As entrepreneurs, we all know that customers breathe life into business, especially as an early stage startup. So, in order to build a business with customers that decide to stick around, it is important to make sure they are happy.
Studies suggest that 78% of consumers have ended a transaction due to bad service. And a typical business hears only from 4% of it’s dissatisfied customers. So, how do you know if your customers are happy? How do you know what your customers truly like and don’t like?
Happy Customers, Happy Business
Customer feedback can do wonders for your business. You can build stronger relationships, develop customer advocates, increase customer satisfaction and decrease your customer churn rate.
So, how do get feedback from customers that matters? Here are some actionable strategies to help you gather feedback that’s meaningful to your business.
The easiest way to find out what people want is to ask them directly. Call your customers and use inbound calls as an opportunity to gather feedback indirectly. Use a CRM system to log direct feedback. Given the increased use of digital communication, a phone call stands out like no other.
Research suggests that 53% of consumers are irritated if they don’t speak to a real person right away when they have a problem. A telephone conversation provides you the opportunity to really connect with a customer and build a relationship. Phone calls also make it easier to explain complex ideas and have a back and forth conversation.
Create questionnaires and surveys.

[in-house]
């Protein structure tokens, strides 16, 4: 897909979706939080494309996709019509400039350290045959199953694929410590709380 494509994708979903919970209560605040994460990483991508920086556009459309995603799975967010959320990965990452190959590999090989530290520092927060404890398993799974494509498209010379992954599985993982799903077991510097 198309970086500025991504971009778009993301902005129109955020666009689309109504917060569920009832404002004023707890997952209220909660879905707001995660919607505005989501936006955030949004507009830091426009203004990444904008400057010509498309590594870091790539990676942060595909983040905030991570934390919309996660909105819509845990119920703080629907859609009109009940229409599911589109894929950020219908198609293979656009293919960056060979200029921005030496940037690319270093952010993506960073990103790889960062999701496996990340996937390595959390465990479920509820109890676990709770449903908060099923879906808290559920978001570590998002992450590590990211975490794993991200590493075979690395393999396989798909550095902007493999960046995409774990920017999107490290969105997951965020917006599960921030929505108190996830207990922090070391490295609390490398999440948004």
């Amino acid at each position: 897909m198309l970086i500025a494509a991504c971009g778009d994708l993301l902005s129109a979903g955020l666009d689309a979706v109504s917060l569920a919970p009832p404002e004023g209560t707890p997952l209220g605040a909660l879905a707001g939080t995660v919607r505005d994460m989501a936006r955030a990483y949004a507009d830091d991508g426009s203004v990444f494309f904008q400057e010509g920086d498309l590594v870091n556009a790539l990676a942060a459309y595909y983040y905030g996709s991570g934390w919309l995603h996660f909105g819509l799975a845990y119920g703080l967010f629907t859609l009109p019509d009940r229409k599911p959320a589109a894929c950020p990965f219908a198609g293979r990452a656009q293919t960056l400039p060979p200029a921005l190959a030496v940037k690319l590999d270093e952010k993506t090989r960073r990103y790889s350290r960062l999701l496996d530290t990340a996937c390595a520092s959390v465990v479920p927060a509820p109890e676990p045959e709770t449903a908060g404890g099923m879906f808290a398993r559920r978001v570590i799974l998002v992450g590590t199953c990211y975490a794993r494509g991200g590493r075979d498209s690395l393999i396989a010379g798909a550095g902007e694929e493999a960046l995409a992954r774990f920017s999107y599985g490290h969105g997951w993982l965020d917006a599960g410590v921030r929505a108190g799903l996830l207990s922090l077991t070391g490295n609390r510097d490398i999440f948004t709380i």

Although inbound and outbound telephone calls are a great way to build relationships, you should still pursue e-mail feedback. Getting customers thoughts in writing through a questionnaire or survey is one of the most well-established and proven feedback techniques. However, it is important that it is done correctly.
According to the Radicati Group, a technology marketing firm, a business person receives approximately 122 emails a day. Of those 122 emails, 9% is spam mail that made it through the spam filter and well over half of the rest are messages they did not expect.
So, make sure your email appears inviting and relevant so that they not only open your email, but you can get a response. Be sure to tell recipients why you are sending the survey (and it doesn’t hurt to include an incentive either). Response rates increase when you tell someone why it’s important.
Also, take special care in crafting your questionnaire and survey requests too. They should be personal but short. Construct only smart, open-ended questions and only ask questions that fulfill your end goal .
Conduct focus groups.
Focus groups provide you with raw, unbiased insight into what customer’s think about your company’s products and services. These interactions also provide the opportunity for people to learn more about your business. In this setting, participants can build on each other’s responses and develop ideas that might not have occurred in a one-on-one interview setting.
Connect on social media.
Nowadays, when customers have a question, complaint, or compliment, they usually go directly to social media. Make sure to monitor all of your social media platforms regularly, including the customer review sections on your website. You can also do a Google search on your business to find out if customers are talking about you on blogs and forums.
Finally, once you’ve received customer feedback, let them know you heard them! There is no point in getting feedback and not acting on it. Responding quickly to their feedback is a key way to keep a frustrated customer happy.
Let them know about the actionable support changes and improvements you’re making and be sure to thank them. Your business will stand out, and you will garner a following of long-lasting and loyal customers.
This article has been edited and condensed.
Dana Sellers is a business development consultant and the founder of Gray Capital Solutions, a full-service consulting firm that focuses on the growth and development of startups and small businesses. Connect with @graycapsolns on Twitter.
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